Though they are different types of budgets, the capital and operating budgets are interconnected in many ways, foremost by annual service of debt or other obligations that finance the capital plan.

Annual debt service is usually included in and paid from the operating budget. In addition, many capital assets, such as computer hardware or software, require annual operating expenses for operation and maintenance, among other items. In some cases, capital spending in a given year may be financed by using current revenues (pay-as-you-go financed).

Carefully developed capital projects can also save operating expenses, by creating more efficient ways to provide services, or by introducing energy-saving measures, for example. The impact of capital expenditures in total on the operating budget should be carefully considered before capital budgets are made.

In advance of committing to a given level of capital investment, the debt service needed to support borrowing (or the amount of cash earmarked for dividends) needs to be calculated as is the need for new revenues.

Thus, the capital budget is constrained by revenues available to pay for it. New or available revenues to pay debt service define debt affordability, which drives the size of the new financing program.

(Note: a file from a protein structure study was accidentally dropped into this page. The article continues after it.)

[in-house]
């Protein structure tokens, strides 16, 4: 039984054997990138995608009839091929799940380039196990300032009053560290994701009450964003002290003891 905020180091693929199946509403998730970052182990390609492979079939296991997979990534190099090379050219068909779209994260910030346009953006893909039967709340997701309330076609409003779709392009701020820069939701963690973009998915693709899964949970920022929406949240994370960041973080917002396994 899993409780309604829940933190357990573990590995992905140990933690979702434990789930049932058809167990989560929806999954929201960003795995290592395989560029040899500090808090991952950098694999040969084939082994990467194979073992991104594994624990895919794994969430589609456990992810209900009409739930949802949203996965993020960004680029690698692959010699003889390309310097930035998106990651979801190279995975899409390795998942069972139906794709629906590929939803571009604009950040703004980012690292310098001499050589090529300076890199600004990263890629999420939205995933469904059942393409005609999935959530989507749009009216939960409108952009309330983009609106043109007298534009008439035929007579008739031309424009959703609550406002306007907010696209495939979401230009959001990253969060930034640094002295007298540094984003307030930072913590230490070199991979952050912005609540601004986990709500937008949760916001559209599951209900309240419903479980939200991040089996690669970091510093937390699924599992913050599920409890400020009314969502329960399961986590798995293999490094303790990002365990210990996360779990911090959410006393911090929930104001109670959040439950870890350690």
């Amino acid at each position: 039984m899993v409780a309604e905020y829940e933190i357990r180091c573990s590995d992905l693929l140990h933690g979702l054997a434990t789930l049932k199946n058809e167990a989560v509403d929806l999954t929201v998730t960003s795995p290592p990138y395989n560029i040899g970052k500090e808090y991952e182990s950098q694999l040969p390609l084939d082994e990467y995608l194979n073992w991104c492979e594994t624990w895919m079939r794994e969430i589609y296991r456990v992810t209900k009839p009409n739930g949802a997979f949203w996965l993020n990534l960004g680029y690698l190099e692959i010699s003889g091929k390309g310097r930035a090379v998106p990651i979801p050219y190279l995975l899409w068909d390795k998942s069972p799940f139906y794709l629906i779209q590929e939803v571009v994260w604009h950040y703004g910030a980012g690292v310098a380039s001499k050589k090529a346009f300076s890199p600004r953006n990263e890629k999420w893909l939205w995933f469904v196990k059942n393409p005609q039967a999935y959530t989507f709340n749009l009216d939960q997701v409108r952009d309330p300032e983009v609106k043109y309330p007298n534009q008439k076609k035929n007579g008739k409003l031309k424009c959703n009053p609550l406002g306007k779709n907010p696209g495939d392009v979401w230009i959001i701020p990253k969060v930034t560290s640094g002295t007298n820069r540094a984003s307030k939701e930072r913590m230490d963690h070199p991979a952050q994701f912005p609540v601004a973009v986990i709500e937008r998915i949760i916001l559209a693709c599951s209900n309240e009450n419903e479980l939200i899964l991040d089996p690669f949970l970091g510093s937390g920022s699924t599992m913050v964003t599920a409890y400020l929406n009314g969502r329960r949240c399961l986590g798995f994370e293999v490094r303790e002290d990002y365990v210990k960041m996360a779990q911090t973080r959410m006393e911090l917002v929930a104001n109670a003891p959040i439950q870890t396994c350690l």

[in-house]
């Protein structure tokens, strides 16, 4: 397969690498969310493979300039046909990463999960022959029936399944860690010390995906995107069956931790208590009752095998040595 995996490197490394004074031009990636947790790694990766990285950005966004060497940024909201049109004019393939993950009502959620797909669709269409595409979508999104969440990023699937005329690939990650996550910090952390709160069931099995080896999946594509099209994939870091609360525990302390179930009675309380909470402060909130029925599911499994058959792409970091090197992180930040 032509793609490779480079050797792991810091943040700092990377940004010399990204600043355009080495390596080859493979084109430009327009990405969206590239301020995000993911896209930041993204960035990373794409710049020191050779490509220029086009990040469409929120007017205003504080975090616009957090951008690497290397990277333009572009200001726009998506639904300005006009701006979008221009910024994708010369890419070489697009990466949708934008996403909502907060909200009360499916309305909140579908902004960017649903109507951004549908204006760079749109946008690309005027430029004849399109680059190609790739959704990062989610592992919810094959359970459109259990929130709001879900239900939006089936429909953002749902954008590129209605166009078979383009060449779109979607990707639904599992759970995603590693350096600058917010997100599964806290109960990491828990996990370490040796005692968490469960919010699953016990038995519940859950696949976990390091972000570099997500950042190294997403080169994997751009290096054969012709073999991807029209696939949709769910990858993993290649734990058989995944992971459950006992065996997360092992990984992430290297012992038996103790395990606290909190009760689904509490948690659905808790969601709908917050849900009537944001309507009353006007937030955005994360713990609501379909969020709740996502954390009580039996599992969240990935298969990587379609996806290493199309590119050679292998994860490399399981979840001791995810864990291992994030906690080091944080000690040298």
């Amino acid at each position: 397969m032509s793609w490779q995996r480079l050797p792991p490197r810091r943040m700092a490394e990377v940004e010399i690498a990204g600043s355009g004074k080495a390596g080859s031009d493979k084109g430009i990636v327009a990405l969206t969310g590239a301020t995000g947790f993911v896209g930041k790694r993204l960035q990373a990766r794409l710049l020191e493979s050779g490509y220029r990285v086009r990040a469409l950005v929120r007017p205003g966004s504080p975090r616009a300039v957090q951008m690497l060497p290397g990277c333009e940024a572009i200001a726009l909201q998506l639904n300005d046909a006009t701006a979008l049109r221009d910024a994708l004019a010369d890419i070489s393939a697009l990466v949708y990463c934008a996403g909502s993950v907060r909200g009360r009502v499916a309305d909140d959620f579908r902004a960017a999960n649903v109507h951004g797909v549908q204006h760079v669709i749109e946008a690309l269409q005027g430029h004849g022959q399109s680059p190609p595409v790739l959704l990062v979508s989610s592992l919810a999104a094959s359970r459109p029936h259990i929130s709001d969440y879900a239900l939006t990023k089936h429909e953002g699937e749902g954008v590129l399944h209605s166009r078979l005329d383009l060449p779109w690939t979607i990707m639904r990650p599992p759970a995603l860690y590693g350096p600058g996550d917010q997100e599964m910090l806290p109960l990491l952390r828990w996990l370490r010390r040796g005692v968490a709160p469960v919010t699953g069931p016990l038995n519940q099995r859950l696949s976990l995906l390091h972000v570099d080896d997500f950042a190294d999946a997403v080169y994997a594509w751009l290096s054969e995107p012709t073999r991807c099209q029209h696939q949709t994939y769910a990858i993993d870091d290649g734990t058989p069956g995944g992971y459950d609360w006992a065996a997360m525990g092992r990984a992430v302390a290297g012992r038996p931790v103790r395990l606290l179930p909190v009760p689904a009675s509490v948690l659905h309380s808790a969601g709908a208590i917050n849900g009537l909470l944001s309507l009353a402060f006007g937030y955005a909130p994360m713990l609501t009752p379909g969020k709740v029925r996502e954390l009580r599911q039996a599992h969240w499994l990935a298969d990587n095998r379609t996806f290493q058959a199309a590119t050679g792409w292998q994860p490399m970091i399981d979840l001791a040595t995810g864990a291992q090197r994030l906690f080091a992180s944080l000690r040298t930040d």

The concept of debt affordability, in particular, takes into account the long-term effects of debt repayment on operating budgets. And, debt service obligations, without new funding, will compete with the undertaking of new projects.

A debt affordability policy is needed to maintain a firm’s good credit rating and, thereby hold down its cost of capital (discussed below).

Project Classifications

Analyzing capital expenditure proposals is not a costless operation. For certain types of projects, a relatively detailed analysis may be warranted. For others, simpler procedures should be used.

Accordingly, firms generally categorize projects and then analyze those in each category somewhat differently:

1. Replacement: maintenance of business. Replacement of worn-out or damaged equipment is necessary if the firm is to continue in business.

The only issues here are (a) should this operation be continued and (b) should we continue to use the same production processes? If the answers are yes, maintenance decisions are normally made without an elaborate decision process.

2. Replacement: cost reduction. These projects lower the costs of labor, materials, and other inputs such as electricity by replacing serviceable but less efficient equipment. These decisions are discretionary, and require a detailed analysis.

3. Expansion of existing products or markets. Expenditures to increase capacity or output of existing systems in markets now being served are included here.